It would be tempting to synthesize the Lasswell and Tilly views by saying that war in the modern era tends to constrict individual liberty while expanding equality, and there may be a kernel of truth to that synthesis. Yet it is too simple. Although liberty and equality can and do sometimes conflict, they can also increase or decrease in tandem.
As Tarrow notes, the American and French revolutions gave rise to the citizen army and to the liberal state itself—with its commitment to both liberté et égalité. (We will put fraternité to one side, as it never quite made the westward crossing of the Atlantic.) Likewise, the American Civil War both liberated enslaved African Americans and began the long, still-unfinished journey towards racial equality. Conversely, the garrison state mentality during World War II led to the unequal constriction of the liberty of Japanese Americans excluded from the west coast of the United States and held in internment camps.
How do we know whether war will expand or constrict particular rights? Tarrow argues that prior scholars have paid insufficient attention to a key ingredient in the relation: contentious politics. Tarrow uses that term to refer to social movements (like the civil rights movement or various anti-war movements), but also to encompass “striking workers and their employers, insurgent armed forces and their governments, the contestants in civil wars, and revolutionary coalitions and the states they strive to overthrow.”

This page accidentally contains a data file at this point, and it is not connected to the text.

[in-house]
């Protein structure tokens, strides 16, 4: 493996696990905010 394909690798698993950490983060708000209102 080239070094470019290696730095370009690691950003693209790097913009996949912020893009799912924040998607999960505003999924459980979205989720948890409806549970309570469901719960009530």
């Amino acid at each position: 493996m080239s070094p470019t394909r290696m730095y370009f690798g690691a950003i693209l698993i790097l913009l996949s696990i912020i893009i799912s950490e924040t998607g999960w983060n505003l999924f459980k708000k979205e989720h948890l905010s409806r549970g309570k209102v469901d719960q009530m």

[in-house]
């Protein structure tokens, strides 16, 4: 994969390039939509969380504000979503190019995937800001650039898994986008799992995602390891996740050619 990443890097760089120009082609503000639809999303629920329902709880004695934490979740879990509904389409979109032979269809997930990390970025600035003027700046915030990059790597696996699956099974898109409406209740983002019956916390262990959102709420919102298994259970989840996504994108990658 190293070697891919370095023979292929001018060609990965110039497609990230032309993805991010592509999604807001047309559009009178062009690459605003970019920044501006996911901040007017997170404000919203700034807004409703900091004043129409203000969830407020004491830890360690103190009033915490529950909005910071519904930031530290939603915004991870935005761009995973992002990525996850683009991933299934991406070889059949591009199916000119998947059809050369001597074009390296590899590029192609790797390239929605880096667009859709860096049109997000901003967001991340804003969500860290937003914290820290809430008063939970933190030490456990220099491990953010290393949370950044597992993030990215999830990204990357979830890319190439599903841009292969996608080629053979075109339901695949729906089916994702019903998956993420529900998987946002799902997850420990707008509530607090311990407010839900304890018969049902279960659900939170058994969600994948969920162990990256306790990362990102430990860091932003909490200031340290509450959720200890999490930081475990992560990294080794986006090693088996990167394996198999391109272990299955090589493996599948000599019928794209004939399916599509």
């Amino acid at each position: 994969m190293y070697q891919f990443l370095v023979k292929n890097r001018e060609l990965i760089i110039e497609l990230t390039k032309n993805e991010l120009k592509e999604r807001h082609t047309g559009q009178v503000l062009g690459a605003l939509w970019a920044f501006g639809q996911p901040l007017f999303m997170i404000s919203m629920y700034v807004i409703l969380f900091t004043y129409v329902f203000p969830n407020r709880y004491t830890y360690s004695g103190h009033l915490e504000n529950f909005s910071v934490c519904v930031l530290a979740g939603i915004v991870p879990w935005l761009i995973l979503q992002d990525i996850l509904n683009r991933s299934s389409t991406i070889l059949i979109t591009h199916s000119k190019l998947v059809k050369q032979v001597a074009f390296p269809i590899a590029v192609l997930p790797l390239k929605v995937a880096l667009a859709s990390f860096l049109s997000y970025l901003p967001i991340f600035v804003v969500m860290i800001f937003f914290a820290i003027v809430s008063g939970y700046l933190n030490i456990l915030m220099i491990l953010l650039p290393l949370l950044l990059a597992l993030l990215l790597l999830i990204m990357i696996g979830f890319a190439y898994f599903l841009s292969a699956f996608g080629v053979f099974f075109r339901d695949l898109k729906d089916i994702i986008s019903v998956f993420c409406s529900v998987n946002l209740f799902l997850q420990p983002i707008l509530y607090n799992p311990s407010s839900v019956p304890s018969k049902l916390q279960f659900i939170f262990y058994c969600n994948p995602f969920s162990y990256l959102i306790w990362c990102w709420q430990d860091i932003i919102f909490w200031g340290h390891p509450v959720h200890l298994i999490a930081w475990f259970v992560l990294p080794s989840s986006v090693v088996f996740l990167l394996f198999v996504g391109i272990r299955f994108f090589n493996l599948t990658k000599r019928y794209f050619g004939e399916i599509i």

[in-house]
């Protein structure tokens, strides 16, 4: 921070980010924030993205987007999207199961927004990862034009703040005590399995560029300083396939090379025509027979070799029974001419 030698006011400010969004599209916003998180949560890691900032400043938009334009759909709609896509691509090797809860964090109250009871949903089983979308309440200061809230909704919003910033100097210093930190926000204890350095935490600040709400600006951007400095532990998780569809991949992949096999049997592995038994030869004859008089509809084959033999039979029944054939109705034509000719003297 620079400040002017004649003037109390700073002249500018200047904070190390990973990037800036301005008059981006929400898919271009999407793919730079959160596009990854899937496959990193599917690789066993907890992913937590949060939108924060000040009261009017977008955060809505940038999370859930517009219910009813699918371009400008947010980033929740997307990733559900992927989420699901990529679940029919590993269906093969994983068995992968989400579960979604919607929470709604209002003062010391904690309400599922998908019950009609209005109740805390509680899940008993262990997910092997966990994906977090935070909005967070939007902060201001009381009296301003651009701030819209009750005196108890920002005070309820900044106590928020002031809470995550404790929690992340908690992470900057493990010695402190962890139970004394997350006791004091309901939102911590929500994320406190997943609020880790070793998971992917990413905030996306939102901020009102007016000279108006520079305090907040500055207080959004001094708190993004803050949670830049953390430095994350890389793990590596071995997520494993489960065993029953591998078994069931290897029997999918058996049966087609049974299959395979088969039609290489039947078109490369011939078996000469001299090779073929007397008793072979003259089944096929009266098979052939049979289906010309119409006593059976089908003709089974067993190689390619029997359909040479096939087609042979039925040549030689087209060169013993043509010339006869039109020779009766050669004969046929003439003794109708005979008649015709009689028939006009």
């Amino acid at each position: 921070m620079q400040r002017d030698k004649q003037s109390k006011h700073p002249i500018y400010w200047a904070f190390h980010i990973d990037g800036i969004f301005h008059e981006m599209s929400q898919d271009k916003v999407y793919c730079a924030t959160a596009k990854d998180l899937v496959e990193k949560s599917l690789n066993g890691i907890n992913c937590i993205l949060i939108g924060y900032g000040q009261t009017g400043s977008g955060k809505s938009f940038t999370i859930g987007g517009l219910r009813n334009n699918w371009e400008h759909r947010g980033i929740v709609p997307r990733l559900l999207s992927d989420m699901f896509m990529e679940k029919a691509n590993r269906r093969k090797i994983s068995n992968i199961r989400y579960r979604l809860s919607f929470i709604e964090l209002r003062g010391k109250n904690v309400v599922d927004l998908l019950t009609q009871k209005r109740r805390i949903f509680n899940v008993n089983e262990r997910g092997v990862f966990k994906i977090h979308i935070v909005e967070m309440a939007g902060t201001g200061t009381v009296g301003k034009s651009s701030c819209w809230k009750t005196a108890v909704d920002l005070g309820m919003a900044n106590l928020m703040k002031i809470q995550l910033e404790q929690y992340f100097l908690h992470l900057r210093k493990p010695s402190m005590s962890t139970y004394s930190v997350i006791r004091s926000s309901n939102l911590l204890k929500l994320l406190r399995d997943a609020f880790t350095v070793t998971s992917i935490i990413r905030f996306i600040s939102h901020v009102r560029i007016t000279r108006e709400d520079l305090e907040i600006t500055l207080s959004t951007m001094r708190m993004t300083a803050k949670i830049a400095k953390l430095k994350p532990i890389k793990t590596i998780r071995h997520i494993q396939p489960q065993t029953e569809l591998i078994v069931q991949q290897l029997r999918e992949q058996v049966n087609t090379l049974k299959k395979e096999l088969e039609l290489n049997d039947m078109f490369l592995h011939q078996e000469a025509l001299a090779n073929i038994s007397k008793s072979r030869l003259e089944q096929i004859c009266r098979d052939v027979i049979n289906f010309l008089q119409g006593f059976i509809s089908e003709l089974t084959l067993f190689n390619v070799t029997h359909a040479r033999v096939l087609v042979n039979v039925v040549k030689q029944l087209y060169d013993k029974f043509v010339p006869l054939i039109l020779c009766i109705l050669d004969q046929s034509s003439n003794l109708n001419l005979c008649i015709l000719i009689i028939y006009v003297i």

Tarrow is no doubt correct that state building (including the expansion or contraction of rights) through war necessarily interacts with the messy politics of the home front. Contentious politics affects whether states go to war and, if they do, the course of war in turn affects contentious politics.
Can anything more systematic be said? Tarrow hesitates to draw any firm conclusion. “Once we insert contention into Tilly’s causal chain from war-making to state-building to rights,” he observes, “the relationship between war-making and citizenship becomes indeterminate.”
That inconclusive conclusion is surely right, but perhaps too optimistic in suggesting that war is as likely to expand rights as to narrow them. As Tarrow shows, even in the era of great citizen-armies, war did not invariably expand rights. He recalls “that the French revolutionary wars led to the reversal of the Declaration of the Rights of Man; that Italy’s intervention in World War One” led to backlash and fascism; and that the Cold War produced McCarthyism (just as the U.S. involvement in World War One and the conflict following the Russian Revolution led to the first Red Scare).